Then, later in the period, John-Michael Liles misread a play where he pinched deep in the offensive zone and couldn’t control the puck. As a result, Alexander Radulov worked a 2-on-1 with Phillip Danault to skilled perfection on a typical Habs transition play.

"I think our second period has got to be better overall," said Patrice Bergeron. "We talked about them having a good forecheck . . . [but] we didn’t make the easy plays too many times. When you do that, it creates turnovers and you spend more time in your zone than you’d like to."

From there, it was just more of the same. Playing with the lead, Montreal was able to neutralize Bergeron and Brad Marchand; Bergeron never got a shot on goal. Price came up big when he had to, shutting down a couple of Ryan Spooner chances.

And Bruin weaknesses were exposed, things Julien and the coaching staff may have to address. It looks like it’s time to move on from the Joe Morrow/Torey Krug defense pairing; it's simply not working. (Krug, in particular, was a minus-3 and made mistakes all over the ice.) They also may need to switch things up with the forwards, as they're getting zippo offensively from their second and third lines.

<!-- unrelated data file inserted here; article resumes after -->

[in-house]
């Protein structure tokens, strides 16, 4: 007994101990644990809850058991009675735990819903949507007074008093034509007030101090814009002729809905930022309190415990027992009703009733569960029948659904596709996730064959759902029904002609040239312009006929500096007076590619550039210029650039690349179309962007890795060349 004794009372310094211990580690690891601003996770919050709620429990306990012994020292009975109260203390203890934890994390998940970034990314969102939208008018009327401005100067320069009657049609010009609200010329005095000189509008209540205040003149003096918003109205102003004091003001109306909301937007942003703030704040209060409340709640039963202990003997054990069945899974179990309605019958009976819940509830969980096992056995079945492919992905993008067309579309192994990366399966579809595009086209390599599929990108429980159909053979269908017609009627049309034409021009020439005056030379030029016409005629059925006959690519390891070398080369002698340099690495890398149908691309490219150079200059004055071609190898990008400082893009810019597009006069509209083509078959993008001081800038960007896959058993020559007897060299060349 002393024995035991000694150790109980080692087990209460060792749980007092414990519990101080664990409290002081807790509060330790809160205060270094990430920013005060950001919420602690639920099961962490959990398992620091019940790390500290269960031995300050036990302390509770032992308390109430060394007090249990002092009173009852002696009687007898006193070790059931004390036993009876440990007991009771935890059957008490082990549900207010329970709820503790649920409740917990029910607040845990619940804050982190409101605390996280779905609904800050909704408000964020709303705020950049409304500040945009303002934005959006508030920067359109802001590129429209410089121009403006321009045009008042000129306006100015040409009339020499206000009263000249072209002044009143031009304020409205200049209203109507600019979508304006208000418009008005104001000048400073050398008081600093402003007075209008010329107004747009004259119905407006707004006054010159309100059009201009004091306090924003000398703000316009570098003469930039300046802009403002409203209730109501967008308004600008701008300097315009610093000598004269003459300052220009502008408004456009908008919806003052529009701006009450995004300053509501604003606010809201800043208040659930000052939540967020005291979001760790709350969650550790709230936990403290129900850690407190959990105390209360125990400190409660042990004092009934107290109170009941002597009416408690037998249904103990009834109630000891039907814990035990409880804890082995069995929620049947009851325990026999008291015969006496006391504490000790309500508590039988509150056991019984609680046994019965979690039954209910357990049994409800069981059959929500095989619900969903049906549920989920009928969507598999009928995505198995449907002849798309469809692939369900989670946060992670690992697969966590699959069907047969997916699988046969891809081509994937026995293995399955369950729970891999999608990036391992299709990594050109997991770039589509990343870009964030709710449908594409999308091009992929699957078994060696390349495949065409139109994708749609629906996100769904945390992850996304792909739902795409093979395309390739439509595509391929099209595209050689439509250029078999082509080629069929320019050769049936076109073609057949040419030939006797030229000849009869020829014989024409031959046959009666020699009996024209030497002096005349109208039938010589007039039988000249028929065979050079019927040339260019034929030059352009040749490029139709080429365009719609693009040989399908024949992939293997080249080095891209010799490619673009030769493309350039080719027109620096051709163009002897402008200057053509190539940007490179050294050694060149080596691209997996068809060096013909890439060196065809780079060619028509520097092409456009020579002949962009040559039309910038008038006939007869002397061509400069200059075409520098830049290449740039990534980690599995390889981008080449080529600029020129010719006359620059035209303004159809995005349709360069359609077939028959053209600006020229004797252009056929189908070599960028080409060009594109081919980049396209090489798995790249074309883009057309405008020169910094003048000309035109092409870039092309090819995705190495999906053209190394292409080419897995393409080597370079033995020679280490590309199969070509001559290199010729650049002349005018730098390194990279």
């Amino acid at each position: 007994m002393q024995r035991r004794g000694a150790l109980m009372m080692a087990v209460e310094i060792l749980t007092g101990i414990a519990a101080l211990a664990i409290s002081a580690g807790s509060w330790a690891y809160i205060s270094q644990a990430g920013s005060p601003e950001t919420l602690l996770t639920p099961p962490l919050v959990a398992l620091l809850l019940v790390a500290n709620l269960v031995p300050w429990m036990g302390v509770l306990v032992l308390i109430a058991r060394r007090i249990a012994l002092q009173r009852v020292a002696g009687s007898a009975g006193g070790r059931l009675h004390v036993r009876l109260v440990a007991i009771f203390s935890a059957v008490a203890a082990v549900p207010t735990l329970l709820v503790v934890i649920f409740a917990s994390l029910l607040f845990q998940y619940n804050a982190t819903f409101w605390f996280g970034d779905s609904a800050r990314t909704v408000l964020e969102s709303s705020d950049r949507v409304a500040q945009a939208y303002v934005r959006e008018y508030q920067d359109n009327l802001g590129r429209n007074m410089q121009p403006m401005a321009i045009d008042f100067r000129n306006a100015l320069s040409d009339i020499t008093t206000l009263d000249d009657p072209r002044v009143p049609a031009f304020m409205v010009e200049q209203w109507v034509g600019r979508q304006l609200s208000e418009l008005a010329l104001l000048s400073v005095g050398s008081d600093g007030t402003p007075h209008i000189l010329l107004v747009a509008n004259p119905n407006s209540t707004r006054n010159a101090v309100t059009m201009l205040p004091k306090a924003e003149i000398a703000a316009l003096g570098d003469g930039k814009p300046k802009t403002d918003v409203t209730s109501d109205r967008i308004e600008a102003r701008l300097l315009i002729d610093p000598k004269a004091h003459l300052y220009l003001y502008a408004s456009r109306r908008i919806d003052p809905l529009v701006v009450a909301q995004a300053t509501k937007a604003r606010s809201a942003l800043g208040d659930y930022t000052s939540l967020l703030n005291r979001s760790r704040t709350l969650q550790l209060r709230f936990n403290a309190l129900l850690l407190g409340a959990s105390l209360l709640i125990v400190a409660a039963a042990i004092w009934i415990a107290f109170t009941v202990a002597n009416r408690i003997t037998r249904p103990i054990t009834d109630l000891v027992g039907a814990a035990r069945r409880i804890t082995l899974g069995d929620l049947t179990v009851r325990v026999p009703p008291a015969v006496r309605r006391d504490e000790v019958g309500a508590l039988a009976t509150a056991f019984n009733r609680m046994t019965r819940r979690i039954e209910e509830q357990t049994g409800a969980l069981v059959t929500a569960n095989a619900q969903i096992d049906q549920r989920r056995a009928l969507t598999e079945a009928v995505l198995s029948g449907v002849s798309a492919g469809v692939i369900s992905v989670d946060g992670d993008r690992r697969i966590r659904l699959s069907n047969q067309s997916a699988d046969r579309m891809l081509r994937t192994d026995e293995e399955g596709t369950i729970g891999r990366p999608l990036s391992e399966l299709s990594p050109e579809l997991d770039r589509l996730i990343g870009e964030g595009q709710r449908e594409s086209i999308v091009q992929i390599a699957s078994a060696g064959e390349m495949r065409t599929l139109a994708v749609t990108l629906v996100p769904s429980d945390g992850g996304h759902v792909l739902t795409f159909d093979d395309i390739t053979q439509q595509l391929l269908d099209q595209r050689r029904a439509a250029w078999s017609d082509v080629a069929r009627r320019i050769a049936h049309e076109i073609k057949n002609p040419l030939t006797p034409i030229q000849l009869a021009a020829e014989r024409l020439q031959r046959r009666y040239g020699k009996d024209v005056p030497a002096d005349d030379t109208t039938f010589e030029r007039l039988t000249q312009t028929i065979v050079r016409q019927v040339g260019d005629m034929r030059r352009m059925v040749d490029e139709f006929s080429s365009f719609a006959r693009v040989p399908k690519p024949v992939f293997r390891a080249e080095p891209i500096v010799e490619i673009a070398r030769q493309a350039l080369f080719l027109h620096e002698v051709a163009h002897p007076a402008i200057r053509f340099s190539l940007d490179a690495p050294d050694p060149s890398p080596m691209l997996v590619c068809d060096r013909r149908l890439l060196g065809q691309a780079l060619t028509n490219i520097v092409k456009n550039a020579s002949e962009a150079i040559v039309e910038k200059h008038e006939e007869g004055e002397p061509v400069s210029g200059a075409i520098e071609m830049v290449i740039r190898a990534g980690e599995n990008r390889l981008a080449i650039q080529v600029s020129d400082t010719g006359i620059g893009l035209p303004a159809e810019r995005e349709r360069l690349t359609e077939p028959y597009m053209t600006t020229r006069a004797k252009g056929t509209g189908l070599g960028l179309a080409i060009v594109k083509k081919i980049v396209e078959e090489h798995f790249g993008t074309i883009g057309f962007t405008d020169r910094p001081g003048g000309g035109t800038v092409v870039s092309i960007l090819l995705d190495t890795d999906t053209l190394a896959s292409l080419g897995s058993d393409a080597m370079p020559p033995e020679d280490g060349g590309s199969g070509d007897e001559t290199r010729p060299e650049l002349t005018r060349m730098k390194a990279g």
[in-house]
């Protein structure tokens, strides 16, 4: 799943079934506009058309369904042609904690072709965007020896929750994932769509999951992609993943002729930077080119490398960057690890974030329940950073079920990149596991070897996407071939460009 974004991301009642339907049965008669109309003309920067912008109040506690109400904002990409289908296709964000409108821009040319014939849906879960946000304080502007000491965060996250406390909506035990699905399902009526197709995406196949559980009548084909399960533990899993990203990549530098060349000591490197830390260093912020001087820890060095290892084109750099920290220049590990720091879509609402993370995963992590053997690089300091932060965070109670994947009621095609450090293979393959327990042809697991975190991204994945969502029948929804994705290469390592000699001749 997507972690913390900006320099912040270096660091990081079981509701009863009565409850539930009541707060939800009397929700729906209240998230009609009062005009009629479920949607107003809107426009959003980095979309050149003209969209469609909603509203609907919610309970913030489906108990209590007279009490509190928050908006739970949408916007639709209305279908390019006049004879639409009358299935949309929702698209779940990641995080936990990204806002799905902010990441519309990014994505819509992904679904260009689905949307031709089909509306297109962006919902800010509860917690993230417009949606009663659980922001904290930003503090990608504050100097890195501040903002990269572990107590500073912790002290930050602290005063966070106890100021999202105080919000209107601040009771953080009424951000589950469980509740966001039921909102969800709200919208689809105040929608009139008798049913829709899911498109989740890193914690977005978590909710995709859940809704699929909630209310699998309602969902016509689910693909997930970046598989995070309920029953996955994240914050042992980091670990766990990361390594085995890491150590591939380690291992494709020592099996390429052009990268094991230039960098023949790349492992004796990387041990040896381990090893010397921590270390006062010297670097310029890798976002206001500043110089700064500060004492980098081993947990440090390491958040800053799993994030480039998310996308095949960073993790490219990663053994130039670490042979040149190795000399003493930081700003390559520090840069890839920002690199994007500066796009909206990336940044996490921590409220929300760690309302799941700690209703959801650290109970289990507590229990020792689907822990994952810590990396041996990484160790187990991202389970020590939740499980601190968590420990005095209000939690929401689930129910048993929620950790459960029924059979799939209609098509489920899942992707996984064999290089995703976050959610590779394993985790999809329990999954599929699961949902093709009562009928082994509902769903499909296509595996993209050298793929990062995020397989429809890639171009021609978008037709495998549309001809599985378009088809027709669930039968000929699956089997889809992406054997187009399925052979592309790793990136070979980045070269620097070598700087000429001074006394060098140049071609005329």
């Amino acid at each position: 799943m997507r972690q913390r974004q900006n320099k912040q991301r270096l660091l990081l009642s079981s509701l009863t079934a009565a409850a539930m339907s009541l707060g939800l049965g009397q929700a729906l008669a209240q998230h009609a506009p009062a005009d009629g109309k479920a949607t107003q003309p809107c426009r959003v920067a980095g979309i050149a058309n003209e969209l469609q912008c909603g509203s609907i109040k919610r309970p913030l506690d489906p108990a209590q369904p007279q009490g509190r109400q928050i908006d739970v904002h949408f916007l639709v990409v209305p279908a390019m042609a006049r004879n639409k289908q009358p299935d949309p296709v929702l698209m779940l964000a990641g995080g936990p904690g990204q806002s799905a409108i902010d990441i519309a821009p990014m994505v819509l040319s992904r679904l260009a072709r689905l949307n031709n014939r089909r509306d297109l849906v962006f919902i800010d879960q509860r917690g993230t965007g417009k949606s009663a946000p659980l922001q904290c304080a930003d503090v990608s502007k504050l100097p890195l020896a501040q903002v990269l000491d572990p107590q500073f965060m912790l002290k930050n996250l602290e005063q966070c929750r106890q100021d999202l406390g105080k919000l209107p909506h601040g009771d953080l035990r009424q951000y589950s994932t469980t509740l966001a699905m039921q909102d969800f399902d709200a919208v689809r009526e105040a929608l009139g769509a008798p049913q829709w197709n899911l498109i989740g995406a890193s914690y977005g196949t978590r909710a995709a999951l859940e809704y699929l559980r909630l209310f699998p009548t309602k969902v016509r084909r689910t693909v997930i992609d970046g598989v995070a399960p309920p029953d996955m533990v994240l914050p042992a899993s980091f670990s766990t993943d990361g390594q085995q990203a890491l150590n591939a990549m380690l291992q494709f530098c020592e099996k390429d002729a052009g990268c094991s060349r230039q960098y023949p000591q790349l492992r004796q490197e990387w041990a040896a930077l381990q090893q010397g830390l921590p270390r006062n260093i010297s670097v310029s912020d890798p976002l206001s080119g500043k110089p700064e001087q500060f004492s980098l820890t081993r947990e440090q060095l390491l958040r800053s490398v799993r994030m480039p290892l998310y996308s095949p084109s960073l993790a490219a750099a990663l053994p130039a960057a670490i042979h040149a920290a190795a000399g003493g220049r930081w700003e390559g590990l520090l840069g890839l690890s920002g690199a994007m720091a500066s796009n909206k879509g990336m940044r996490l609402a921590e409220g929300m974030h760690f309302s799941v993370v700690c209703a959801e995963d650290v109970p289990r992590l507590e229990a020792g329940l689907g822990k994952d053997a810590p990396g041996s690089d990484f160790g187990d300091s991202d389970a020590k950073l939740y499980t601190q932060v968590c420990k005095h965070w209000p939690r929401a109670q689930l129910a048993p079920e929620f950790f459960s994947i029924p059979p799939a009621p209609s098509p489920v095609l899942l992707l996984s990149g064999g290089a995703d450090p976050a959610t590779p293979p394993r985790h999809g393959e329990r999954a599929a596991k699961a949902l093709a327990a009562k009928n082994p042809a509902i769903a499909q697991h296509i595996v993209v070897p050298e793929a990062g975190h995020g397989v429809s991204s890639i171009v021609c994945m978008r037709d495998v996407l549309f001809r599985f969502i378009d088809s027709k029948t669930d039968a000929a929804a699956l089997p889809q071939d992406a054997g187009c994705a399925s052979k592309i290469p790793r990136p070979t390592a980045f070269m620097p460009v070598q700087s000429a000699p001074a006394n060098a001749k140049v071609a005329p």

To their credit, the Bruins never packed it in. They hung in and made plays in the third period to keep the game close, right up to the 6-on-3 advantage they had at the end. But there are no consolation prizes or moral victories in the Boston-Montreal rivalry, especially when the Habs have made it so one-sided.

To be a true rivalry, you need equal rivals. And the Bruins, especially at home, aren’t holding up their end of the bargain.

Bruins need to 'find a way to start playing with a lead'

Bruins need to 'find a way to start playing with a lead'

BOSTON -- There’s only so long that a team can hope to thrive, or even survive, in the NHL if they’re constantly chasing the game on the scoreboard, and chasing the puck after digging themselves a hole. The Bruins have been that team in the first couple of weeks during the regular season, and made it five times in five games that they’ve given up the game’s first goal in an eventual 4-2 loss to the Montreal Canadiens at TD Garden.

It’s a pattern that is long past getting old to Bruins head coach Claude Julien, who can’t seem to play the front-runner this season despite three comebacks that have allowed for a 3-2-0 record overall this season.